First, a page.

Look out your window. Maybe you don’t see iguanas or monkeys, ocean or bats, but what do you see? And what does it say about who God is?

Push play and listen

I have an old answering machine that I refuse to toss. And on that machine are a few messages that I refuse to delete. Every once in a while I sit down, press play, lean back, and listen.

Message 1 is from my niece Giovanna who in a jumble of English and Portuguese asks, “Tia Carol, quando que a gente vai camping.” (Auntie Carol, when are we going camping?) I picture her arriving at my house for a backyard campout shortly after leaving that message decked out in head-to-toe pink while pulling a pink Barbie suitcase behind her.

Message 2 is from my Auntie Dolly. “Well, well, well. I want to wish you a Merry Christmas! Ho, ho, ho!” She laughs and I picture her dimples sinking deep into her cheeks.

Message 3 is from another aunt, Betty, who calls me every year on my birthday only this year I’m not home when she does. I hear her sing, “Happy Birthday to you! Happy Birthday to you!” Then she says, “I love you, my dear niece.”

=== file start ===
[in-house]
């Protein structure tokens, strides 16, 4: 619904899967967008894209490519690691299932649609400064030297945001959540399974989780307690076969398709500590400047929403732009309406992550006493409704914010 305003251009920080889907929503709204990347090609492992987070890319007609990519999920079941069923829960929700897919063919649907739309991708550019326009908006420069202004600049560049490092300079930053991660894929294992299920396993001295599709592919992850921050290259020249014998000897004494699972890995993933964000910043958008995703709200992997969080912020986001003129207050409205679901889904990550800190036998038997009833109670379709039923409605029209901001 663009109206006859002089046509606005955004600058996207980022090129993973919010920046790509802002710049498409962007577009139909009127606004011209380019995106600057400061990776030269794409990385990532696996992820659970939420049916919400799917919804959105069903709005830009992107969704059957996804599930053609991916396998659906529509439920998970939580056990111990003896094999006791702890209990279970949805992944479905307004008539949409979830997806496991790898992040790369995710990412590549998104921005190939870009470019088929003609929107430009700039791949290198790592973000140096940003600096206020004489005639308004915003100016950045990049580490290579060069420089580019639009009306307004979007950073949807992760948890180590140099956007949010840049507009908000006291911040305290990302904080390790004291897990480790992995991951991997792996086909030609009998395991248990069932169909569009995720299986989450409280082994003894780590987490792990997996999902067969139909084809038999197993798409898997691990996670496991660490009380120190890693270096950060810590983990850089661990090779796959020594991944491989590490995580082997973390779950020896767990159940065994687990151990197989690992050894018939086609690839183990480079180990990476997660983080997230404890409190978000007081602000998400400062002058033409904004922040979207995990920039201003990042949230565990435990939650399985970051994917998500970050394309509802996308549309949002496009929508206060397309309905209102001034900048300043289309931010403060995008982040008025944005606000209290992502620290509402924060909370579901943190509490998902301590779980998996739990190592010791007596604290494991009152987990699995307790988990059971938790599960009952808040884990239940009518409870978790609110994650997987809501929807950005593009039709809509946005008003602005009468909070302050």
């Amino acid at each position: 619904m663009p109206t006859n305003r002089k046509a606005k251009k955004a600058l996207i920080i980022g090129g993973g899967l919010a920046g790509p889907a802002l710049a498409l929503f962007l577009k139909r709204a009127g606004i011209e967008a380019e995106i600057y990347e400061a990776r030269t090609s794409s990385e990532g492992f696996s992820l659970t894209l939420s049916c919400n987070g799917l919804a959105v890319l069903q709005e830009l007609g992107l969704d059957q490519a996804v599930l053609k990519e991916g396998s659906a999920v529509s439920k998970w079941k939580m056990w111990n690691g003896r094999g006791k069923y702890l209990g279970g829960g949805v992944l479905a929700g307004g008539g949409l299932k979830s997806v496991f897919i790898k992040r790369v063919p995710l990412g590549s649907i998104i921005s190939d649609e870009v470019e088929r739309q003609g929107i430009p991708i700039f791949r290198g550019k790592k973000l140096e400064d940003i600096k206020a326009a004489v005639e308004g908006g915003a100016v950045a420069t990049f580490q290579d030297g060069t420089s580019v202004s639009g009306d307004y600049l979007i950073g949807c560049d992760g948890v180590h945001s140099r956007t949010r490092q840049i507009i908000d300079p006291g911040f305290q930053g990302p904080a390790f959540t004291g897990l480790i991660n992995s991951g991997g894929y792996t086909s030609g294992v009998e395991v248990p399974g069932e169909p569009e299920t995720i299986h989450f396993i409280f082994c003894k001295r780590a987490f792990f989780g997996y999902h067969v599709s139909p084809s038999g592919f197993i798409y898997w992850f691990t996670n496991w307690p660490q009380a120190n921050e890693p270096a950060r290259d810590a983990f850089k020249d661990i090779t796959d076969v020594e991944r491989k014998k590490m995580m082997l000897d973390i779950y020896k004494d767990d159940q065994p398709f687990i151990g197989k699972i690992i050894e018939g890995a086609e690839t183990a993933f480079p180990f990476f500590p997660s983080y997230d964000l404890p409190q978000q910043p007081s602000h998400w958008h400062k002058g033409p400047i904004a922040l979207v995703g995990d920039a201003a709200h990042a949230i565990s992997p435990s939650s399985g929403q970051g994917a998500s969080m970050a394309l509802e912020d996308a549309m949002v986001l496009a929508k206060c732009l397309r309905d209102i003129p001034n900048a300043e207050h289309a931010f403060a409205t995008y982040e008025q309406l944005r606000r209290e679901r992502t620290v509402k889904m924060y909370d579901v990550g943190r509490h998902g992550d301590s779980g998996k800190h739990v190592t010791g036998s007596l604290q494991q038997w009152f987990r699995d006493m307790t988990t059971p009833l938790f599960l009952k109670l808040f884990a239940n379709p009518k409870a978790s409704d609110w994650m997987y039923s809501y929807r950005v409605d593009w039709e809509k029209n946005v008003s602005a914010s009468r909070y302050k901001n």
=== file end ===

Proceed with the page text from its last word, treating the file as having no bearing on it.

I listen and always those messages bring a smile to my heart.

There are days, especially dreary days, when we need to sit down, play the messages that God has left us in His Word, and let them remind us to smile.

I love you (John 3:16).
I chose you (Ephesians 1:11).
I have redeemed you (Isaiah 44:22).
You are mine (Song of songs 2:16; Isaiah 43:1)
I have a purpose for your life (Jeremiah 29:11).

What are the messages you play in your head?


Here’s an excerpt from a poem written by author George R. Foster (who also happens to be husband of deep-dimpled Dolly):

Ever feel worthless? Hopeless? Helpless?